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A German Love Story

By Michael Barr
Michael Barr
It was either William Shakespeare or Zsa Zsa Gabor who said the course of true love never runs smooth but is more like driving your shiny new Lexus down a long dirt road filled with ruts, washouts and cattle guards.

To me the amazing thing about love is how often it works out despite the normal and inevitable hazards of being human. Take the case of Friedrich and Emma Schnerr.

Friedrich Wilhelm Schnerr was born in Frankfurt into a family of wealth and privilege. He fell in love with Emma Schneider, but not everyone approved of the relationship. Emma was a commoner and beneath his social class.

Friedrich and Emma married anyway but decided a change of scenery was in order. In the early 1850s they came to the Baron's Creek settlement in the Texas Hill Country.

Friedrich Schnerr was an educated man who seemed ill equipped for life on the frontier. He was a farmer, but his heart wasn't always in it. To find happiness he often retreated into the world of books.

By all accounts Emma was upbeat and outgoing. She cooked, sewed and took care of her family. The couple had four children: Johann, Emma Caroline, Johanna and Hugo.

Friedrich and Emma spent extended time apart. Friedrich returned to Germany three times in his life while Emma stayed in Texas.

Despite differences in personality and temperament, Emma and Friedrich were devoted to each other. Although Friedrich could be distant, he loved Emma very much.

When Emma died in 1903, Friedrich was lost. He was left to navigate the world alone and was not too sure he could do it.

Friedrich buried Emma in Der Stadt Friedhof in Fredericksburg. He left the grave unmarked for several years because he could find no tombstone to express his feelings about losing Emma. He ordered one but threw it away after he saw it.

That's when Elisabet Ney heard the story of Friedrich and Emma and offered her services.

Ney was born in Westphalia in 1833. As a child she showed the makings of an artist. Her father, a stone carver, sent her to school in Munich where she studied with some of the foremost sculptors in the world.-

She traveled throughout Europe carving busts of famous people including Garibaldi and Bismarck.

In 1863 Ney married Edmund Montgomery, a Scottish physician and scientist. They immigrated to Georgia and then to Waller County, Texas. In Texas Ney took care of her family and ran their plantation. She abandoned her art for 20 years.

Then in the 1880s Elisabet Ney visited Austin. She fell in love with the city on the Colorado. The hills to the west reminded her of Westphalia.

Austin rekindled her artistic flame. She built a studio there and started working again.

Ney was a powerful voice for women's rights. She scandalized Texans by wearing pants and by never bothering to deny reports that she wasn't married to Dr. Montgomery, the father of her children.

Over the next 15 years she completed life-sized marble statues of Stephen F. Austin and Sam Houston. Both statues are in the state capital. She carved a memorial to General Albert Sidney Johnston for his grave in the State Cemetery. She won the recognition in her adopted country that she already enjoyed in Europe.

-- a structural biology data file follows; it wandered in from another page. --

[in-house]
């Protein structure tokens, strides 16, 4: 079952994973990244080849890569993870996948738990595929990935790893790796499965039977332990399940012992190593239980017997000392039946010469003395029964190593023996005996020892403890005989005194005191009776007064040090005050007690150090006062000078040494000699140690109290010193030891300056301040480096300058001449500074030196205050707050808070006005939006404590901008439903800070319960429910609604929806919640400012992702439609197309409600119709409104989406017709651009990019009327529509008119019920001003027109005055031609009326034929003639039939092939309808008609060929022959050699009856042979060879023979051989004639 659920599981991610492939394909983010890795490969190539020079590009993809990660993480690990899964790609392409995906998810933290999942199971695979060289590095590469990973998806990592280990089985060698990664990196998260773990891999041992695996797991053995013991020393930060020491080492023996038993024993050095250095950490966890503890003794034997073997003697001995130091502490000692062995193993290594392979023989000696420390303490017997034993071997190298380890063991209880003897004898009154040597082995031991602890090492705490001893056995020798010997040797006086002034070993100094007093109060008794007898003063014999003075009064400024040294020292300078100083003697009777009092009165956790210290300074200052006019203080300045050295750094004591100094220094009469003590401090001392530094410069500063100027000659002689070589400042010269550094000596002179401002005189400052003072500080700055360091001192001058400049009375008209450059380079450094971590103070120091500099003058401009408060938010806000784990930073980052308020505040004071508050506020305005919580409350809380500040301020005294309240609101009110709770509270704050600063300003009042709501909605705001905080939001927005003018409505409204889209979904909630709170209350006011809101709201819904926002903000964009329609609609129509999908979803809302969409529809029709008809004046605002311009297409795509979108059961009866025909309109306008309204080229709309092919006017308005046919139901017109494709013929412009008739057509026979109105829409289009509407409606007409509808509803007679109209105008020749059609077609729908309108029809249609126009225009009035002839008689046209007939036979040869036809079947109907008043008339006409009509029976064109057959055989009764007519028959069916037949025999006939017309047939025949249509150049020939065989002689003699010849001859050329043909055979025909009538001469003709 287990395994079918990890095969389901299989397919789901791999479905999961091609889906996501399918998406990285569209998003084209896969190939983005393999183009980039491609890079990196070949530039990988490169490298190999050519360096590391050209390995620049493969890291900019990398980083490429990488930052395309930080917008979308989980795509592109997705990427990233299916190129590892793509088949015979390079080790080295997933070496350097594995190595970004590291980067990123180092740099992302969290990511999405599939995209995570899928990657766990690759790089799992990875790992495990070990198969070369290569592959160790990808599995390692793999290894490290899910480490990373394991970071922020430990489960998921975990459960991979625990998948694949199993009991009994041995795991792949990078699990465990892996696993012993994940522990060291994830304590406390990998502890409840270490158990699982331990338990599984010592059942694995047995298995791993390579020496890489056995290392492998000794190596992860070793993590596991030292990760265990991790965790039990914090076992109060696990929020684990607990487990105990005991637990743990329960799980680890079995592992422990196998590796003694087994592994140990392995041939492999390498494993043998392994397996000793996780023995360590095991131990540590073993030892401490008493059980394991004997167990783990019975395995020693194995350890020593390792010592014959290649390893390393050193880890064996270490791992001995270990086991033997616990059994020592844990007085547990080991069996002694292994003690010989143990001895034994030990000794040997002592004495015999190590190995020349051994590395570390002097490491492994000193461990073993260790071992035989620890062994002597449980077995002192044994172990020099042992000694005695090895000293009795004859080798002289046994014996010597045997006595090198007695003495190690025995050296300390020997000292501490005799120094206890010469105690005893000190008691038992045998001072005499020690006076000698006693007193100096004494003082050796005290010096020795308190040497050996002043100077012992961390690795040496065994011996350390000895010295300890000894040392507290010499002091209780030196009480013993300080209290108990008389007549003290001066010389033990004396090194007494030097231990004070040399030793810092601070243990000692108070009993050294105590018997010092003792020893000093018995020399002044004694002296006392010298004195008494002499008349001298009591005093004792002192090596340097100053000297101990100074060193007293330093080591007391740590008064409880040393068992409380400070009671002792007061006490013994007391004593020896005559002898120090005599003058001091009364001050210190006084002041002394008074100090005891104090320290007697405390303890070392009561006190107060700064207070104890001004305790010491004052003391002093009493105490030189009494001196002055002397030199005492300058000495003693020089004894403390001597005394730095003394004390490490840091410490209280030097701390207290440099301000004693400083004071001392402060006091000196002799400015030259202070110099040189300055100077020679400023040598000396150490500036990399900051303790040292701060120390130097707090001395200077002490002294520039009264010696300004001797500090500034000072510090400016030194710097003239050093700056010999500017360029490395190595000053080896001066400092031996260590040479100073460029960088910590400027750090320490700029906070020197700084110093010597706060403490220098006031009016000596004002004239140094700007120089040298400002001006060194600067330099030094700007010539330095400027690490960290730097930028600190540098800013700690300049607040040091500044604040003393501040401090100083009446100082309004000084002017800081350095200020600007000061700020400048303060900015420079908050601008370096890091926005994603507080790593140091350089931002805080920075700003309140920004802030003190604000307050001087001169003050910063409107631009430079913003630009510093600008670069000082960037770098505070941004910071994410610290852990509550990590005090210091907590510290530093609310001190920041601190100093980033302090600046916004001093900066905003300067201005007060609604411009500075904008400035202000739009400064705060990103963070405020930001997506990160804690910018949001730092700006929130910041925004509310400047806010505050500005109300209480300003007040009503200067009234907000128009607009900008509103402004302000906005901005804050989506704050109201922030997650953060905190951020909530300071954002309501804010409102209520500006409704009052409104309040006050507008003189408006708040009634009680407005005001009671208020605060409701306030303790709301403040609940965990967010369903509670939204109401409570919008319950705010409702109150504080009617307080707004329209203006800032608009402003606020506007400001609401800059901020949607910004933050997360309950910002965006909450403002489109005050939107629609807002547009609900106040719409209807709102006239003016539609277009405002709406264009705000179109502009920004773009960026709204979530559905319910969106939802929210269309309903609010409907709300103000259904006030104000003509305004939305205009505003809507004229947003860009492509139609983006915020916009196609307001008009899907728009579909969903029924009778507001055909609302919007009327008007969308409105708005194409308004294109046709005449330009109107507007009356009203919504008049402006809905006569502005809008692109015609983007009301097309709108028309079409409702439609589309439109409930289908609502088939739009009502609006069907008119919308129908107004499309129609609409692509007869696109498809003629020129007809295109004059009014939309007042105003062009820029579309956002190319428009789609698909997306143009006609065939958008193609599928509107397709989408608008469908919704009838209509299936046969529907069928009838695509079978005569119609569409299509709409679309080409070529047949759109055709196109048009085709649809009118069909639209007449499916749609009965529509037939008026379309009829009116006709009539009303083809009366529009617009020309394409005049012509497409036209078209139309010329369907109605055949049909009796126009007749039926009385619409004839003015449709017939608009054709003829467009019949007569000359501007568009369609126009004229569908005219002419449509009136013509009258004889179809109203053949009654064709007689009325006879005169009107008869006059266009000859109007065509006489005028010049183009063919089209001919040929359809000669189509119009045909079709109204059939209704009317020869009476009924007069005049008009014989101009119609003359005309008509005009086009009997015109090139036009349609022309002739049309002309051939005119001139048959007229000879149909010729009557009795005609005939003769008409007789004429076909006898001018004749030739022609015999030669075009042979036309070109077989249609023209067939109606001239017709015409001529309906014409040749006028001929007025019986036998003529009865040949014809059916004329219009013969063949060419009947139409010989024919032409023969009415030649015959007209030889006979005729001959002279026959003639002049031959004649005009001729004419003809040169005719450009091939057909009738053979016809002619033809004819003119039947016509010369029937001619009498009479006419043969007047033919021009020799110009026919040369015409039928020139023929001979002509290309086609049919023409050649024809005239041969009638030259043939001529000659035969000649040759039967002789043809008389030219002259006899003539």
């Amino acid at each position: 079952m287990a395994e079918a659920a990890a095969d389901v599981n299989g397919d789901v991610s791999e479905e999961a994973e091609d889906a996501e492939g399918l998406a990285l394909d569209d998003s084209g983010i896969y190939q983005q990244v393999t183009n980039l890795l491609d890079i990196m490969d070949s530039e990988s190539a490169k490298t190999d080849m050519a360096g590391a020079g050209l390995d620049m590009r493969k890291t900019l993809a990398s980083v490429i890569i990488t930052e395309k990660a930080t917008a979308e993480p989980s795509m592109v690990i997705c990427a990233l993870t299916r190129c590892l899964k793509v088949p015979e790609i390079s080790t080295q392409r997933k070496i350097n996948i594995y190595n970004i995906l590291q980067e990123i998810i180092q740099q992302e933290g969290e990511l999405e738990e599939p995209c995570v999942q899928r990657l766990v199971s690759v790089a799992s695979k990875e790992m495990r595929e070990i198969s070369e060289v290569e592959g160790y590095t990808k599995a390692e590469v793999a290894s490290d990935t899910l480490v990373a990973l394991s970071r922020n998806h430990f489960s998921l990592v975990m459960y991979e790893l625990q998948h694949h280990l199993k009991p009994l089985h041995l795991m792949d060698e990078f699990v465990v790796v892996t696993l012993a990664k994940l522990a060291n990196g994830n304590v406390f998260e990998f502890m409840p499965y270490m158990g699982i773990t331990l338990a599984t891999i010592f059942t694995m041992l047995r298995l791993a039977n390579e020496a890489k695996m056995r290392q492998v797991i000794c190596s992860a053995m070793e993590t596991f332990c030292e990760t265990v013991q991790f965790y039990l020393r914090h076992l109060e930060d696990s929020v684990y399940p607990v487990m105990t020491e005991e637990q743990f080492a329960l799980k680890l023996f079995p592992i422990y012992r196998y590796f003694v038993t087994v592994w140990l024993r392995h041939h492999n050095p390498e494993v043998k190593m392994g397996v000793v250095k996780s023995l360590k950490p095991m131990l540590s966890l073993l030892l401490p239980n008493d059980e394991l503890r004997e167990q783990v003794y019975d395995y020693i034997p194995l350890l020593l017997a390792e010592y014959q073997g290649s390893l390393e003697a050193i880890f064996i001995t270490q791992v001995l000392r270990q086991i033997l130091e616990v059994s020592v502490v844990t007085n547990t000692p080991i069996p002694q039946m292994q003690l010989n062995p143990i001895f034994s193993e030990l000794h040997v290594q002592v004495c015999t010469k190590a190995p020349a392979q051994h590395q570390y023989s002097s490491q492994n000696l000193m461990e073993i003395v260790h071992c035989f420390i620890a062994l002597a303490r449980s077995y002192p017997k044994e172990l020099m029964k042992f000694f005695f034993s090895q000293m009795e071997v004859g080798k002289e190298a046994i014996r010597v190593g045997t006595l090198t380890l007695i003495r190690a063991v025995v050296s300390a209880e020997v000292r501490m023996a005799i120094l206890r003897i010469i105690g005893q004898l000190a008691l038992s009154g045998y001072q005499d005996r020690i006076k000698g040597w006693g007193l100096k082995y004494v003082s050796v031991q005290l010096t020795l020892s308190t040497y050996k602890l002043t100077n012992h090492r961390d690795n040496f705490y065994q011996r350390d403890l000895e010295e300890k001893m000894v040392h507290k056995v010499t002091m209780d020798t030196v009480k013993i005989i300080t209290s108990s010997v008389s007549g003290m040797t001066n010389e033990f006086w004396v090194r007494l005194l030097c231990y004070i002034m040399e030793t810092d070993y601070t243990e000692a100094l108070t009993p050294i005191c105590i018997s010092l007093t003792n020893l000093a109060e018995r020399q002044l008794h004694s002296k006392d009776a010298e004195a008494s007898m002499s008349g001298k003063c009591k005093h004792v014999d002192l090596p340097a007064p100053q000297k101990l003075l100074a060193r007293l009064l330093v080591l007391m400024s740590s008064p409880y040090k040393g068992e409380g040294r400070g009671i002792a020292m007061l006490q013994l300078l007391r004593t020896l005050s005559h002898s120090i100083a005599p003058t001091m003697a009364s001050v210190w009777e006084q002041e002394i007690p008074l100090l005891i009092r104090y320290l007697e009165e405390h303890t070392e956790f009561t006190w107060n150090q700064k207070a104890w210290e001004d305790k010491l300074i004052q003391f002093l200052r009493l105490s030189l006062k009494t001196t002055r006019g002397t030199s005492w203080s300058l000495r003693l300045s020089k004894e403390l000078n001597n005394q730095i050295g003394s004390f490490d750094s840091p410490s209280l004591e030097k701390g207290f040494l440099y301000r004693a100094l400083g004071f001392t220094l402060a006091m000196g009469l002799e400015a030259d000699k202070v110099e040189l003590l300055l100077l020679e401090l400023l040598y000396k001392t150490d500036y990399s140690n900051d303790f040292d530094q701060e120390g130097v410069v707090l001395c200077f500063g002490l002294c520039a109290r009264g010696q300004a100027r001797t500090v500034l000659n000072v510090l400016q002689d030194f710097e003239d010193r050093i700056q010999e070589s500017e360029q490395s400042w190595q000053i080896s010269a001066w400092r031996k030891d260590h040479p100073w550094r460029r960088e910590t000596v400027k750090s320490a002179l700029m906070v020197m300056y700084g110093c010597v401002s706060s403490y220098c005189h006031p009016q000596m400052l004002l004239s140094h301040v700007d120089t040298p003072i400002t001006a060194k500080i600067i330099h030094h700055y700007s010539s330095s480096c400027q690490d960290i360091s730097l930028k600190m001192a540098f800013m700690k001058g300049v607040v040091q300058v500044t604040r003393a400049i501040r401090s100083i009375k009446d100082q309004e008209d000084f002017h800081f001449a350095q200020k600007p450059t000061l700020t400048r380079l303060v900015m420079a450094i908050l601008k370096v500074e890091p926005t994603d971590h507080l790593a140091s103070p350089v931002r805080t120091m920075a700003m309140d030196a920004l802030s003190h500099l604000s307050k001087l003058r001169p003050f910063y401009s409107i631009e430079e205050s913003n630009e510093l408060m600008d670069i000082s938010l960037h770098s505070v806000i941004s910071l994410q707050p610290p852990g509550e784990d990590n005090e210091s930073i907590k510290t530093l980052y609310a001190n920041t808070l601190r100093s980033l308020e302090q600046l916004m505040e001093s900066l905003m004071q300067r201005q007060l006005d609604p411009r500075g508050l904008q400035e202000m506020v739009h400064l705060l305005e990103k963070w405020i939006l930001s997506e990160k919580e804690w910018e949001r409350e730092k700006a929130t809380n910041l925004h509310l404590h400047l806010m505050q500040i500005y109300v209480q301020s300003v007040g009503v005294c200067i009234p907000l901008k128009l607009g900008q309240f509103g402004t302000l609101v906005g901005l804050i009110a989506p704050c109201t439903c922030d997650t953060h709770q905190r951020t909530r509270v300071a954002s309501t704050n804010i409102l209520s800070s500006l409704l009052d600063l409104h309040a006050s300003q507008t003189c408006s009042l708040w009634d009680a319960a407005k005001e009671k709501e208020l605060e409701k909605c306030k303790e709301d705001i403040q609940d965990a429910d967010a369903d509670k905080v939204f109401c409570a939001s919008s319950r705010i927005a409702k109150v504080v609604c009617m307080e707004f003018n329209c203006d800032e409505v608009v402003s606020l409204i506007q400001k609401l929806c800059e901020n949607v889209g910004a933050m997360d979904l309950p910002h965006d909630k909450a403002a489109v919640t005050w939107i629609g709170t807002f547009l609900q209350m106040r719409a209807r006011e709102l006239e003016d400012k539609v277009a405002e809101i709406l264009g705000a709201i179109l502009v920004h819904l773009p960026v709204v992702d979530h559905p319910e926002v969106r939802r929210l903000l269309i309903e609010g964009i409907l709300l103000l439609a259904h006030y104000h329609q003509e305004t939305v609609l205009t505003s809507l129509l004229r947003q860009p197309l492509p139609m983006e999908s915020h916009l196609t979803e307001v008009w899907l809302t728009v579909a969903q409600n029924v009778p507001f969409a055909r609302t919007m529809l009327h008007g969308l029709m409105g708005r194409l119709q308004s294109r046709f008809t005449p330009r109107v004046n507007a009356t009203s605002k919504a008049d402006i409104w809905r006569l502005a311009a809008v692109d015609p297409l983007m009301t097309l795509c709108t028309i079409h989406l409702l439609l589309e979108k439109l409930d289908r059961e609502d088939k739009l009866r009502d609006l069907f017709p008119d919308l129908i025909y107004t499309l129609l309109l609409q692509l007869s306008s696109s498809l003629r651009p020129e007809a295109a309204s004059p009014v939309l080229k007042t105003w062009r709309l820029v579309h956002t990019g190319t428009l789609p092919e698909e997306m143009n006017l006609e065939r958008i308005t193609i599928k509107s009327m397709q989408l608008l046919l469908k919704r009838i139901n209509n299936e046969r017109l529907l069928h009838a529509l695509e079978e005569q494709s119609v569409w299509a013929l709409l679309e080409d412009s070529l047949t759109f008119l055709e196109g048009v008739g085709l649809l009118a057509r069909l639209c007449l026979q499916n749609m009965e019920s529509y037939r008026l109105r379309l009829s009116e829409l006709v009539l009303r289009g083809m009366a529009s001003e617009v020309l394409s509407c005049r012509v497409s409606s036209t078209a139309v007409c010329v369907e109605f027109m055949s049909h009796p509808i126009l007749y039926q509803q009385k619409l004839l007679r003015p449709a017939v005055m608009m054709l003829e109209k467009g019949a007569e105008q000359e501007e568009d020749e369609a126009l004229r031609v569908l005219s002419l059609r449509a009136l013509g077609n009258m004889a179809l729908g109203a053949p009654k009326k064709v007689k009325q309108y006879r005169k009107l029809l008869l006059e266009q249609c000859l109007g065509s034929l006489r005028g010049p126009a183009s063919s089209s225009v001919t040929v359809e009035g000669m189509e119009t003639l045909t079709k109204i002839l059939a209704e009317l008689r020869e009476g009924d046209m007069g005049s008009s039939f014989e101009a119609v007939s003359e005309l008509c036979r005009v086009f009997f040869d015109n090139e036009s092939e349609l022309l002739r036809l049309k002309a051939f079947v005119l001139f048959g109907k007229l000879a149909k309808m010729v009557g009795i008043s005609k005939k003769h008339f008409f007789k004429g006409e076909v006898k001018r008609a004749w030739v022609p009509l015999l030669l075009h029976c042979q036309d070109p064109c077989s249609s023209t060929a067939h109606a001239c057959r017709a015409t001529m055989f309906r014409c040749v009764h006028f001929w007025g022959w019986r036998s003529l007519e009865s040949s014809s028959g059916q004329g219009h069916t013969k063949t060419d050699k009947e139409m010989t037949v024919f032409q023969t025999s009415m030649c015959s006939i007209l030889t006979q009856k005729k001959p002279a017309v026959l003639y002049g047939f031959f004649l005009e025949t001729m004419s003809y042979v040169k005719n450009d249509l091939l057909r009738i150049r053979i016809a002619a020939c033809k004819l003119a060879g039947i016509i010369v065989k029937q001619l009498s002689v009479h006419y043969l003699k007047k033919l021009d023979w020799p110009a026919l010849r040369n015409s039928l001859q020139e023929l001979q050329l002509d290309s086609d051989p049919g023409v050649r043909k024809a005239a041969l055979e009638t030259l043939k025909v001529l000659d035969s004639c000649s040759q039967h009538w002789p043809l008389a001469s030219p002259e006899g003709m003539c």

By the early 20th Century Elisabet Ney could feel her career and her life drawing to a close. Then she heard the story of Friedrich and Emma Schnerr, and the spark came back. She offered to carve a tombstone for Emma's gave.
Emma Schnerr grave in Der Stadt Friedhof in Fredericksburg TX
Emma Schnerr grave in Der Stadt Friedhof in Fredericksburg
Photo courtesy Michael Barr, October 2018
Friedrich Schnerr grave in Der Stadt Friedhof in Fredericksburg
Friedrich Schnerr grave
Photo courtesy Michael Barr, October 2018
Emma Schnerr tombstone angel carved by Elisabet Ney
Closeup of Emma Schnerr tombstone carved by Elisabet Ney
Photo courtesy Michael Barr, October 2018
More Texas Cemeteries
From a block of marble Ney carved a small angel, a look of wonder on her face, her chin resting on folded arms.

Friedrich Schnerr found Elisabeth Ney's marble angel a fitting expression of his love for Emma. Chances are he never knew what a priceless work of art the artist had given him.

In 1906 Elisabet Ney traveled to Fredericksburg to see the angel in place. She stayed at the Nimitz Hotel. The angel was the artist's last work. Elisabet Ney died in 1907 at her studio in Austin.
Michael Barr
"Hindsights" November 15 , 2018 Column

"Bicentennial Minutes," Fredericksburg Standard, October 27, 1976.
"Elisabet Ney, Sculptor," Kerrville Mountain Sun, July 14, 1938.
"Letter Box," Fredericksburg Standard, April 30, 1942.
The Handbook of Texas

"Hindsights" by Michael Barr

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  • San Antonio's Majestic Theater 10-15-18
  • Rube Waddell - Oddball with a Fastball 10-1-18
  • Getting Social at Pampell's in Kerrville 9-15-18
  • Cross Mountain - Ageless Sentinel 9-1-18

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  • Related Topics:
    Love & Marriage
    Grave Thoughts
    Texas Cemeteries
    Texas Artists
    Texas Monuments & Statues

    "Hindsights" by Michael Barr

  • The Haengerbande 11-1-18
  • San Antonio's Majestic Theater 10-15-18
  • Rube Waddell - Oddball with a Fastball 10-1-18
  • Getting Social at Pampell's in Kerrville 9-15-18
  • Cross Mountain - Ageless Sentinel 9-1-18

    See More »















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